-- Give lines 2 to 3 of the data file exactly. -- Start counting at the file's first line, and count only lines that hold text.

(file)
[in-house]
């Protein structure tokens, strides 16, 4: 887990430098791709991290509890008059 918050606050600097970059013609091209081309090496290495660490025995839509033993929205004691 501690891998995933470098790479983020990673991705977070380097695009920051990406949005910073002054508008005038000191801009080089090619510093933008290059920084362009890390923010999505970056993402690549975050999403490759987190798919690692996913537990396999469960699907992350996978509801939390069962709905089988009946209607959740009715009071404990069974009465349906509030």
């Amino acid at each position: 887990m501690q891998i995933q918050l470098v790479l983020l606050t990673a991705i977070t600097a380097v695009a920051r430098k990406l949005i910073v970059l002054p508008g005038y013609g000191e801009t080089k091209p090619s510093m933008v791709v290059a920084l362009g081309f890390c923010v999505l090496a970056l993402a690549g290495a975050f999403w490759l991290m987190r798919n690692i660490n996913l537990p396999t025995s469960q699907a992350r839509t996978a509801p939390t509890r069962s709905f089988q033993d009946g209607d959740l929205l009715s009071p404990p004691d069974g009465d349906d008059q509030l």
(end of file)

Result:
């Protein structure tokens, strides 16, 4: 887990430098791709991290509890008059 918050606050600097970059013609091209081309090496290495660490025995839509033993929205004691 501690891998995933470098790479983020990673991705977070380097695009920051990406949005910073002054508008005038000191801009080089090619510093933008290059920084362009890390923010999505970056993402690549975050999403490759987190798919690692996913537990396999469960699907992350996978509801939390069962709905089988009946209607959740009715009071404990069974009465349906509030």
């Amino acid at each position: 887990m501690q891998i995933q918050l470098v790479l983020l606050t990673a991705i977070t600097a380097v695009a920051r430098k990406l949005i910073v970059l002054p508008g005038y013609g000191e801009t080089k091209p090619s510093m933008v791709v290059a920084l362009g081309f890390c923010v999505l090496a970056l993402a690549g290495a975050f999403w490759l991290m987190r798919n690692i660490n996913l537990p396999t025995s469960q699907a992350r839509t996978a509801p939390t509890r069962s709905f089988q033993d009946g209607d959740l929205l009715s009071p404990p004691d069974g009465d349906d008059q509030l």